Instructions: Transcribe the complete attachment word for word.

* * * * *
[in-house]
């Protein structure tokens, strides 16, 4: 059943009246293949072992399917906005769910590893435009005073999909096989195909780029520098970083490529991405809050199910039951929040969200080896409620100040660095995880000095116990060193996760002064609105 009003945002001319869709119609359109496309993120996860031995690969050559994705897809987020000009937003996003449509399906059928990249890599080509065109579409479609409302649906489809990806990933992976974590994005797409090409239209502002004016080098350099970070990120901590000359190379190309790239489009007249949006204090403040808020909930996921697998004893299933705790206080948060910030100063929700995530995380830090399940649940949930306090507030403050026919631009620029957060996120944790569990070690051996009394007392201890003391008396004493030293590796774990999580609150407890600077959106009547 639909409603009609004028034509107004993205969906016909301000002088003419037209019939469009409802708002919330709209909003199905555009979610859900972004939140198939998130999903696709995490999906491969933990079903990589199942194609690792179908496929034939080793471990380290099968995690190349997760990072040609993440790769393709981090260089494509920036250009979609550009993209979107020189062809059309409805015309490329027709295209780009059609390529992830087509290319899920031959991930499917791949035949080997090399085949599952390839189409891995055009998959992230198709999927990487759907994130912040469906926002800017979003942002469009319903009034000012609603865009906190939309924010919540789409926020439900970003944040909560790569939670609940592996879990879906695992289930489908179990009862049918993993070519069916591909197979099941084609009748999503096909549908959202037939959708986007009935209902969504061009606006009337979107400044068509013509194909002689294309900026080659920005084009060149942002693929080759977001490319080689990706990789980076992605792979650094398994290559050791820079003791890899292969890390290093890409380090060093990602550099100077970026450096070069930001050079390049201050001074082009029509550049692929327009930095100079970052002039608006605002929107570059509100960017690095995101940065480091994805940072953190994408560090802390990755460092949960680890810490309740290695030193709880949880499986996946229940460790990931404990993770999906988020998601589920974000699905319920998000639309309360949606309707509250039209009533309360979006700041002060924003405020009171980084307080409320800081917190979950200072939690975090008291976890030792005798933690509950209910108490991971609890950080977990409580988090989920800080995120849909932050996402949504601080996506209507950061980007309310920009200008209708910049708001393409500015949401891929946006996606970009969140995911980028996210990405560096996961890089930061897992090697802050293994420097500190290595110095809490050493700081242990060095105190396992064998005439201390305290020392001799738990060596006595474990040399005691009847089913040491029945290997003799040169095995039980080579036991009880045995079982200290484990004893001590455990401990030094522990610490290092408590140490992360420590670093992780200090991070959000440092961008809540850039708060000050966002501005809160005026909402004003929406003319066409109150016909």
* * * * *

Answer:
[in-house]
């Protein structure tokens, strides 16, 4: 059943009246293949072992399917906005769910590893435009005073999909096989195909780029520098970083490529991405809050199910039951929040969200080896409620100040660095995880000095116990060193996760002064609105 009003945002001319869709119609359109496309993120996860031995690969050559994705897809987020000009937003996003449509399906059928990249890599080509065109579409479609409302649906489809990806990933992976974590994005797409090409239209502002004016080098350099970070990120901590000359190379190309790239489009007249949006204090403040808020909930996921697998004893299933705790206080948060910030100063929700995530995380830090399940649940949930306090507030403050026919631009620029957060996120944790569990070690051996009394007392201890003391008396004493030293590796774990999580609150407890600077959106009547 639909409603009609004028034509107004993205969906016909301000002088003419037209019939469009409802708002919330709209909003199905555009979610859900972004939140198939998130999903696709995490999906491969933990079903990589199942194609690792179908496929034939080793471990380290099968995690190349997760990072040609993440790769393709981090260089494509920036250009979609550009993209979107020189062809059309409805015309490329027709295209780009059609390529992830087509290319899920031959991930499917791949035949080997090399085949599952390839189409891995055009998959992230198709999927990487759907994130912040469906926002800017979003942002469009319903009034000012609603865009906190939309924010919540789409926020439900970003944040909560790569939670609940592996879990879906695992289930489908179990009862049918993993070519069916591909197979099941084609009748999503096909549908959202037939959708986007009935209902969504061009606006009337979107400044068509013509194909002689294309900026080659920005084009060149942002693929080759977001490319080689990706990789980076992605792979650094398994290559050791820079003791890899292969890390290093890409380090060093990602550099100077970026450096070069930001050079390049201050001074082009029509550049692929327009930095100079970052002039608006605002929107570059509100960017690095995101940065480091994805940072953190994408560090802390990755460092949960680890810490309740290695030193709880949880499986996946229940460790990931404990993770999906988020998601589920974000699905319920998000639309309360949606309707509250039209009533309360979006700041002060924003405020009171980084307080409320800081917190979950200072939690975090008291976890030792005798933690509950209910108490991971609890950080977990409580988090989920800080995120849909932050996402949504601080996506209507950061980007309310920009200008209708910049708001393409500015949401891929946006996606970009969140995911980028996210990405560096996961890089930061897992090697802050293994420097500190290595110095809490050493700081242990060095105190396992064998005439201390305290020392001799738990060596006595474990040399005691009847089913040491029945290997003799040169095995039980080579036991009880045995079982200290484990004893001590455990401990030094522990610490290092408590140490992360420590670093992780200090991070959000440092961008809540850039708060000050966002501005809160005026909402004003929406003319066409109150016909």